To pass this test the program had to warn if changes were made in any of several
different startup area.

No product passed the test. Definitely get out your IDS program ;>)

Does the product detect the presence of running rootkits?

In this test I loaded the Hacker Defender and FuTo rootkits while the security
program and its monitor were deactivated. I then enabled the monitor and did a
system scan. To pass the test both rootkits had to be detected.

Hacker
FuTo
Defender

Ad-Aware Pro V1.6


Avast! Home V4.7
AVG Anti-Virus Free V7.1 Yes
BitDefender Pro V9.095
CounterSpy V1.5
CounterSpy V2.0.122 beta
Ewido v3.5
Ewido V4 beta
Kaspersky AV V6.0.0 Yes
NOD32 V2.51 Yes
Norton Antivirus 2006 Yes
SpyBot S&D V1.4
Spyware Doctor V3.6 Yes Yes
Trojan Hunter V4.5
WebRoot SpySweeper V4.5 Yes, if enabled Yes, if enabled
Windows Defender V1.1.1051

Only Spyware Doctor and SpySweeper detected both rootkits though in the later
case, the rootkit detection option needed to be enabled.

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16 Signature Based Security Scanners Unplugged

How good is it's protection again a modern blended threat?

This test involved running the DFK Threat Simulator, a sophisticated blended
threat simulation that disables your defenses, bypasses your firewall, installs a
cleverly disguised trojan, a virus and a keylogger all masked with a rootkit.

Ad-Aware Pro V1.6 Fail

Avast! Home V4.7 Pass

AVG Anti-Virus Free V7.1 Fail

BitDefender Pro V9.095 Conditional Pass

CounterSpy V1.5 Fail

CounterSpy V2.0.122 beta Fail

Ewido v3.5 Conditional Pass

Ewido V4 beta Conditional Pass

Kaspersky AV V6.0.0 Conditional Pass

NOD32 V2.51 Conditional Pass

Norton Antivirus 2006 Conditional Pass

SpyBot S&D V1.4 Fail

Spyware Doctor V3.6 Fail

Trojan Hunter V4.5 Fail

WebRoot SpySweeper V4.5 Fail

Windows Defender V1.1.1051 Fail

The only products that passed this deadly but revealing test were those that
detected the test program by signature. I've rated this as a conditional pass. I
suspect that had the programs not detected the test by signature then all would
have failed as they were all included in the security program "kill list" embedded in
the test program.

How well does the product protect against drive-by downloads?

Here I browsed with Internet Explorer to three known drive-by download sites.
These sites use flaws in Windows and Internet Explorer to download malware
without any user action or knowledge. Typical exploits include the well known
iFrame and WMF exploits though the sites will repeatedly try a sequence of
exploits if not initially successful. If finally successful, the sites will download
multiple malware products, often running into tens of megabytes.

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16 Signature Based Security Scanners Unplugged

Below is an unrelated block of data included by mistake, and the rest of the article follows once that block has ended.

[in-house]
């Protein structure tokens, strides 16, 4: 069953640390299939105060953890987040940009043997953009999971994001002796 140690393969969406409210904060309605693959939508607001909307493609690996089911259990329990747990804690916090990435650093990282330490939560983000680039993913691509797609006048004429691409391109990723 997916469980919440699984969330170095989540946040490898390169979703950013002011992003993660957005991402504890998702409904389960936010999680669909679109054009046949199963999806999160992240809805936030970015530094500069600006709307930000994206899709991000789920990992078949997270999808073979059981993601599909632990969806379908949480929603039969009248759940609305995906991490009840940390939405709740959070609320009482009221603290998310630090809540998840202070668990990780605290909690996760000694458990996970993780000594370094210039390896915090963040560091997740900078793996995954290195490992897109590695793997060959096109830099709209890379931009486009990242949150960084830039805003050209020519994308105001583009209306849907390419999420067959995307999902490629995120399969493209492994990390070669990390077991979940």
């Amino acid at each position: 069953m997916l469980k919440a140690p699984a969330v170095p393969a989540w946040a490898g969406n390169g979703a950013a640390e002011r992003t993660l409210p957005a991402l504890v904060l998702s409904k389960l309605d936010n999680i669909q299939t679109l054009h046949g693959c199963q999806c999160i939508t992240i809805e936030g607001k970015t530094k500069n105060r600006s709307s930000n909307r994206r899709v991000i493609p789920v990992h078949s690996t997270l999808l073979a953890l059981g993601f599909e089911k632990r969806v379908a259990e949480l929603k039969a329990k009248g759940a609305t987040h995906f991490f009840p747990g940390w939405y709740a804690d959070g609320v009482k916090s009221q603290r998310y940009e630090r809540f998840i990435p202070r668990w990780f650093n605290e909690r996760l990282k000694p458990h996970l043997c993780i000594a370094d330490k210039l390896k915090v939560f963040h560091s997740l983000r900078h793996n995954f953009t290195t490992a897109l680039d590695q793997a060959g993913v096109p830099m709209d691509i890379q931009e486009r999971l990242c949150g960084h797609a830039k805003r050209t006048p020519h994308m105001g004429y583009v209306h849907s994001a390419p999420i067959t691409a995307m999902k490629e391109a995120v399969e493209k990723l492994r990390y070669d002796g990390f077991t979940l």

After browsing I ran HijackThis and WhatChanged reports to see if there was an
active infection. Because if the possibility of rootkit infection stealthing malware I
also scanned with BlackLight and RootkitRevealer.

Ad-Aware Pro V1.6 Fail Fail Pass

Avast! Home V4.7 Pass Pass Pass

AVG Anti-Virus Free V7.1 Pass Pass Pass

BitDefender Pro V9.095 Pass Fail Fail

CounterSpy V1.5 Fail Fail Fail

CounterSpy V2.0.122 beta Pass Fail Fail

Ewido v3.5 Fail Fail Pass

Ewido V4 beta Fail Fail Fail

Kaspersky AV V6.0.0 Pass Pass Pass

NOD32 V2.51 Pass Pass Pass

Norton Antivirus 2006 Pass Pass Pass

SpyBot S&D V1.4 Pass Pass Fail

Spyware Doctor V3.6 Fail Fail Fail

Trojan Hunter V4.5 Fail Fail Fail

WebRoot SpySweeper V4.5 Cond'l Pass Cond'l Pass Cond'l Pass

Windows Defender V1.1.1051 Fail Fail Fail

SpySweeper has been given a conditional pass rating as access to the bad sites
was blocked by SpySweeper.

Conclusions

Having looked at the results you have probably already concluded that most of the
products failed most of the tests and alas, this is not far from the truth.

I'm resisting making more specific conclusions as this test is only the first of
several I'll be conducting in the second half of 2006. In the coming months I'll be
looking at virtualization products, IDS/IPS utilities and some other categories as
well.

By the time this series is completed, I'll have some specific recommendations for
you on the best way to protect your computer against the latest generation of
threats. These recommendations will be based on facts rather than vendor hype or
commercial affiliation.

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16 Signature Based Security Scanners Unplugged

Even now, two things are already clear to me.

First, it's almost impossible to defend your PC from a modern malware program
that is allowed to run on your PC with full admin privileges. The problem here is not
with the security programs. The problem is with Windows.

Second, it seems to me that virtualization techniques such as those used by


VMWare, Sandboxie and several other products may offer the best option for
preventing infection. Certainly the layering of defenses using multiple products is
another option but I suspect the cost in terms of complexity, user confusion and
processing overhead may make this a less attractive option that protecting the host
PC through virtualization.

But this is speculation. When this series is completed we will (perhaps) know the
real answer.

I'll be presenting the results of my next series of tests in Support Alert Newsletter. If
you want to receive these results as they are published, you may wish to
subscribe. It's free.

If you feel this article is of value, please post it to one or more of the following: Digg
it! Del.icio.us Furl

Gizmo

Ian "Gizmo" Richards


Editor
Support Alert Newsletter
http://www.techsupportalert.com

August 2006

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16 Signature Based Security Scanners Unplugged